You will see here that the last eighth note/quaver of the fourth beat forms consecutive 5ths between soprano and alto. Would something like this be wrong in four-part writing or is the fact that the perfect 5th falls on a weak beat enough to mitigate the sound of consecutive parallels?
I think you should re-examine this through a harmonic reduction, fix the fundamental voice leading problems, and then work out the melodic embellishment details as rhythm first, specific pitch second.
You have this...
Which of the following is the intended harmonic reduction, both have various issues regarding parallel and direct perfect intervals?
The problem is there are too many bass notes harmonized with P5's in the soprano, and your specific melodic figuration exacerbates the problem.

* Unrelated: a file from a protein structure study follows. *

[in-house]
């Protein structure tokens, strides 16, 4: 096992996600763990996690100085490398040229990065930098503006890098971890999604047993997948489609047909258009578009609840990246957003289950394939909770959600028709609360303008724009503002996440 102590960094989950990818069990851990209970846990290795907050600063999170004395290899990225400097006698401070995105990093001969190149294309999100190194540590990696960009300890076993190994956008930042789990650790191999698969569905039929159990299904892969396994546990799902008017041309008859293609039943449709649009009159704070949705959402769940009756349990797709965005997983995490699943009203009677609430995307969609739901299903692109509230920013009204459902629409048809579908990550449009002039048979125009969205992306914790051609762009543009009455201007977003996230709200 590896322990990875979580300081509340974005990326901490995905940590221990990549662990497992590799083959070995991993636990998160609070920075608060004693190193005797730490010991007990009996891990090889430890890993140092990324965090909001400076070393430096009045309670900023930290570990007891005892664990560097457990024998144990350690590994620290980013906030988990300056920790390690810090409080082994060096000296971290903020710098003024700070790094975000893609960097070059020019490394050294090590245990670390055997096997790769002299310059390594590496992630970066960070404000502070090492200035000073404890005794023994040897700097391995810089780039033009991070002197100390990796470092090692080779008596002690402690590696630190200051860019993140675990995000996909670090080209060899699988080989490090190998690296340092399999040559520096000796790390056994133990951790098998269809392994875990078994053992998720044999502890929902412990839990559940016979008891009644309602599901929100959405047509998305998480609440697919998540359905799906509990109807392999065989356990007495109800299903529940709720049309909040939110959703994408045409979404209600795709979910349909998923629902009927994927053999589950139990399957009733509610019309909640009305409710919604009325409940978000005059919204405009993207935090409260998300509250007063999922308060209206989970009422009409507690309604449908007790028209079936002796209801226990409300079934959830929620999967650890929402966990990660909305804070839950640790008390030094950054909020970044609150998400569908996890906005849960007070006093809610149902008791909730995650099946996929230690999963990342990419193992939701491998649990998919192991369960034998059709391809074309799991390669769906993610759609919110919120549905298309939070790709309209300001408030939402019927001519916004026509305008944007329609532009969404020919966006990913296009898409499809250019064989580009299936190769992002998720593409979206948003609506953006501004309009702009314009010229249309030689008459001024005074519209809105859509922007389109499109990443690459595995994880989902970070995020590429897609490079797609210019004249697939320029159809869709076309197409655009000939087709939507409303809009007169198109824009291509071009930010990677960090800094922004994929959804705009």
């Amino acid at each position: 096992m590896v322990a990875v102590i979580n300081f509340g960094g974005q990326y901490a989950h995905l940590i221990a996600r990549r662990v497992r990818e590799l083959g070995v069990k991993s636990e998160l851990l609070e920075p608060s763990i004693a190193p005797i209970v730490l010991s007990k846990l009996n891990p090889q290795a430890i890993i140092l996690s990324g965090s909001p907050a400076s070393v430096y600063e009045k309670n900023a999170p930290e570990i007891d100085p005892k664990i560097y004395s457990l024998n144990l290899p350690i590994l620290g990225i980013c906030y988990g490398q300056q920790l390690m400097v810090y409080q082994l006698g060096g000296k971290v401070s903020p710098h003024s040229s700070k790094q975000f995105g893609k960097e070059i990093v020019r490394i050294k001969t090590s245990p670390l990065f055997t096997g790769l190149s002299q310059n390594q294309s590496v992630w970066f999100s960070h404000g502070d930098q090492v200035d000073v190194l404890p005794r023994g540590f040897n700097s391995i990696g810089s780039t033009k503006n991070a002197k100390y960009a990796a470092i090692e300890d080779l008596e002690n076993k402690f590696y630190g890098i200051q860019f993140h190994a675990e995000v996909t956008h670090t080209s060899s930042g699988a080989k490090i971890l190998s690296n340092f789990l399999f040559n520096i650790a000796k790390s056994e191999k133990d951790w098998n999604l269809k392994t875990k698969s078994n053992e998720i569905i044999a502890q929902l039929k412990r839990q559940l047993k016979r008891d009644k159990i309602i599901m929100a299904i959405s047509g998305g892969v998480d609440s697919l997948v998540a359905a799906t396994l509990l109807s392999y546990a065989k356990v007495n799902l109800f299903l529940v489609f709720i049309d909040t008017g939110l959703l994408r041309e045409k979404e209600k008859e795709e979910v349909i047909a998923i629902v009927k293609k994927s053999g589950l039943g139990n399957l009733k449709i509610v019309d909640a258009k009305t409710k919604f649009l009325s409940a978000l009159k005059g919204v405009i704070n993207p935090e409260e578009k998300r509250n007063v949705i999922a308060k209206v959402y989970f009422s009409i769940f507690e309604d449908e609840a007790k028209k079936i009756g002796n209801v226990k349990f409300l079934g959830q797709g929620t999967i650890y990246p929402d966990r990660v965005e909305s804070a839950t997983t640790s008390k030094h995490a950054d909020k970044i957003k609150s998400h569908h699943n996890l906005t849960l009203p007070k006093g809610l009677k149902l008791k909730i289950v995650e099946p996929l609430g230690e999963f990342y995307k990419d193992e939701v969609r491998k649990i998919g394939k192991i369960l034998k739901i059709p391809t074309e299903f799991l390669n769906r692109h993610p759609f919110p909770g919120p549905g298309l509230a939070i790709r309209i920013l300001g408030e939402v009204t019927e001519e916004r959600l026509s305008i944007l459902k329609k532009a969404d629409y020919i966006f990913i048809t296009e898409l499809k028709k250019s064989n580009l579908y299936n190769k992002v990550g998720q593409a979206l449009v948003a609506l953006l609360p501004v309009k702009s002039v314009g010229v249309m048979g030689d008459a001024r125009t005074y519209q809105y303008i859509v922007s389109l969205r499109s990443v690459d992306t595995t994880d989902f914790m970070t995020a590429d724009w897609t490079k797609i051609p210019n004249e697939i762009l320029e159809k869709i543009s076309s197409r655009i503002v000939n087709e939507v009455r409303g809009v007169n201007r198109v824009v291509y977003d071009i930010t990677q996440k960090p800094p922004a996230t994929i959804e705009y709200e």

One way to deal with the situation is to "flip" the role of either the bass or soprano so that whatever is a troublesome perfect interval becomes a problem free imperfect third or sixth.
Changes to soprano to harmonize in thirds...
Changes to bass to harmonize in sixths...
There are some changes to the middle voices, but after the bass and soprano are fixed, filling in the middle voices should be simple.
I tried to preserve you top line of
C#5 D#5 E5.
I think a good rule of thumb is whenever the soprano harmonizes the bass with a perfect fifth make sure the next chord is inverted. Or, you could say alternate root position chords with chords of the sixth.
If you do use consecutive root position chords, make sure they have the soprano harmonizing a third on top, or the top voices moving in contrary motion relative to the bass.